Another interesting area of research is the exploration of whether music can strengthen connections not just between our neurons, but also between people, to enhance social networks and reduce isolation and loneliness among older adults.

Older adults singing in a choir together
Image credit: University of California, San Francisco/Julene Johnson, Ph.D.

Julene Johnson, Ph.D., blends her love of music and cognitive neuroscience as a professor at the University of California, San Francisco. Trained as a flutist, she is also the co-director of the Sound Health Network, which falls under the umbrella of Sound Health, a partnership that involves NIH, the National Endowment for the Arts, John F. Kennedy Center for the Performing Arts, and famed soprano singer Renée Fleming. The goal is to expand our understanding of how listening to or creating music might affect overall health and wellness.

Johnson has studied music and the mind for more than 25 years, including through her Fulbright fellowship in Finland to study whether community choir participation affected healthy aging. She also led the Community of Voices study, which tested the impact of participating in a community choir for six months on the health and well-being of ethnically diverse older adults.

The study involved 390 participants in 12 choirs, many of which are still active today in the San Francisco area. While the research did not show changes in cognitive outcomes, participants reported reduced feelings of loneliness and an increased interest in life. Participants noted higher self-esteem, an enhanced sense of finding a place in society, and stronger cultural identity. The singers also reported beneficial physical effects (including improved breath capacity) and psychosocial effects (such as higher assertiveness and confidence in one’s voice).

Johnson’s current study is testing whether a musical improvisation intervention can improve cognition and brain function in older adults with mild cognitive impairment. “In improvisation, you have to be creative and generate new ideas,” Johnson said. “If you’re too critical of how you’re playing, that interferes with your ability to improvise.” The idea is to learn to tune out or turn off the brain’s critical thinking to get into an in-the-moment “zone.”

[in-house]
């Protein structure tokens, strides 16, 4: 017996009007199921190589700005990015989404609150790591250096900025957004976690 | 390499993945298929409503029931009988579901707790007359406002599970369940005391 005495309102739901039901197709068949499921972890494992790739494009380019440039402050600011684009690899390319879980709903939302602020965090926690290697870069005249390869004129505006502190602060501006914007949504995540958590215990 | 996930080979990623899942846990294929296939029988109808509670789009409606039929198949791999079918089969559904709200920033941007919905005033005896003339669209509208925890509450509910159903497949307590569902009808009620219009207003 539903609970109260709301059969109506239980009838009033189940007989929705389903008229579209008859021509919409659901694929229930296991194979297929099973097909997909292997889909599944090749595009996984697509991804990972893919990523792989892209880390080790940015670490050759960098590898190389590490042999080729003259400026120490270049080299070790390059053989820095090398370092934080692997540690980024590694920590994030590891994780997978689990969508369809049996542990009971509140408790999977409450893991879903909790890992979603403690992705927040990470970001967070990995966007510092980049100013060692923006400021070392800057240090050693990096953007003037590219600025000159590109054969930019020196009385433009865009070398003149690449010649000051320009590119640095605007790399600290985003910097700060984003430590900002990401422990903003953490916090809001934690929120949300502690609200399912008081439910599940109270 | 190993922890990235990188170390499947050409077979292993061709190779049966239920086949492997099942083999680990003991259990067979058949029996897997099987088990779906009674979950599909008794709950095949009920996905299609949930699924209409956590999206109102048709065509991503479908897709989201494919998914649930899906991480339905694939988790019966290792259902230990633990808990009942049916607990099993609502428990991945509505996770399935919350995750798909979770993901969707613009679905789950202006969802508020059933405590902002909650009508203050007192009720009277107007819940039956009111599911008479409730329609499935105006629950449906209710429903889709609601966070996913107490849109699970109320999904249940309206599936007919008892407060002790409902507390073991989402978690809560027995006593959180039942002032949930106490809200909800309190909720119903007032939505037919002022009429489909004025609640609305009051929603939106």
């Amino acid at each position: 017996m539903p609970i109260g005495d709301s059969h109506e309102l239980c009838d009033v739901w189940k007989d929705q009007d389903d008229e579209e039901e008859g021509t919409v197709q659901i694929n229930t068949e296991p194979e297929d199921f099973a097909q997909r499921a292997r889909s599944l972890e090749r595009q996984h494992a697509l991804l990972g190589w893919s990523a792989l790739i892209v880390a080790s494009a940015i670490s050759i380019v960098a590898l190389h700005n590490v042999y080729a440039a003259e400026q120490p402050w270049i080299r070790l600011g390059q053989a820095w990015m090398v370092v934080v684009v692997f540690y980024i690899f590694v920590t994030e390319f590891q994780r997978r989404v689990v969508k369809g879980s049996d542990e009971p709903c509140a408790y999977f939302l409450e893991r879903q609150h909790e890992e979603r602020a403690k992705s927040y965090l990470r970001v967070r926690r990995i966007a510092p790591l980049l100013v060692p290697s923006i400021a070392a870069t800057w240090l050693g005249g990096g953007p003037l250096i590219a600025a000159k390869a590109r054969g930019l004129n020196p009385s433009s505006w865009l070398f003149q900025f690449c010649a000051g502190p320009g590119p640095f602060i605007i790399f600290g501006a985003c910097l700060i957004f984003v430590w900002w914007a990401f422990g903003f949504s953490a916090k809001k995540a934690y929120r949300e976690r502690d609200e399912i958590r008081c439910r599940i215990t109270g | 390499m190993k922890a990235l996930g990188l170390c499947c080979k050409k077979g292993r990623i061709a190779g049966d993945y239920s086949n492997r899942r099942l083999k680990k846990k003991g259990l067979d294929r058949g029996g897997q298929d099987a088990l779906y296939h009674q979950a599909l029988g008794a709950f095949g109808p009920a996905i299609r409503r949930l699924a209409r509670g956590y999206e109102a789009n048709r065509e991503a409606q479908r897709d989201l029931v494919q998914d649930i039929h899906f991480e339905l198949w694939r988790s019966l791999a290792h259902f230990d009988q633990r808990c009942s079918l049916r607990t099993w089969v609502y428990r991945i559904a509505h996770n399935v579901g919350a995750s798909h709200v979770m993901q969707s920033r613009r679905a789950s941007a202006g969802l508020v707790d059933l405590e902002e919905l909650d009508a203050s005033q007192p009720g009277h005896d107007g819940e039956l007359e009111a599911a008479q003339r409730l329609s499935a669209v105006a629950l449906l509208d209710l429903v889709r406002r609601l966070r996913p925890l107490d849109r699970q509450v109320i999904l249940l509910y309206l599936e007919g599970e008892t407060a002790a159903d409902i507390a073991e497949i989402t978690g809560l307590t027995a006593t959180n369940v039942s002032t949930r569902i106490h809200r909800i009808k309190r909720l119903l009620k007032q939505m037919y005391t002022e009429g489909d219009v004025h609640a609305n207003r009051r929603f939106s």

Johnson is passionate about training future musical scientists to advance our knowledge about music as a potential therapy. “We don’t understand all of the cognitive, social, or psychological mechanisms by which music can impact health and well-being,” she said. “The next generation needs unique skills to do this very interdisciplinary type of work.”

Can music reduce patient delirium in the ICU?

Between 70% and 80% of intensive care unit (ICU) patients who receive respiratory support from mechanical ventilators experience delirium — a syndrome of sudden, acute confusion that can occur after major surgery or during a serious illness. In some patients, delirium can cause agitation, aggression, or hallucinations while others may be drowsy. Patients who experience delirium tend to have longer stays in the ICU, and more than 30% of patients who develop it experience long-term cognitive impairment. They are also more likely to be transferred to nursing homes or rehabilitation facilities after they leave the hospital.

The Decreasing Delirium Through Music in Critically Ill Older Adults study, led by Babar A. Khan, M.D., at the Indiana University School of Medicine, and Linda L. Chlan, Ph.D., R.N., at Mayo Clinic, is exploring whether listening to carefully sequenced music designed as a complex cognitive stimulus while in the ICU can lead to fewer patients experiencing delirium.

Khan and Chlan have been collaborating on ICU music listening intervention for about 10 years. Earlier in his career, Khan conducted trials to test antipsychotic drugs to prevent delirium. The study results were disappointing: The drugs weren’t very effective, and any benefit was often outweighed by serious side effects.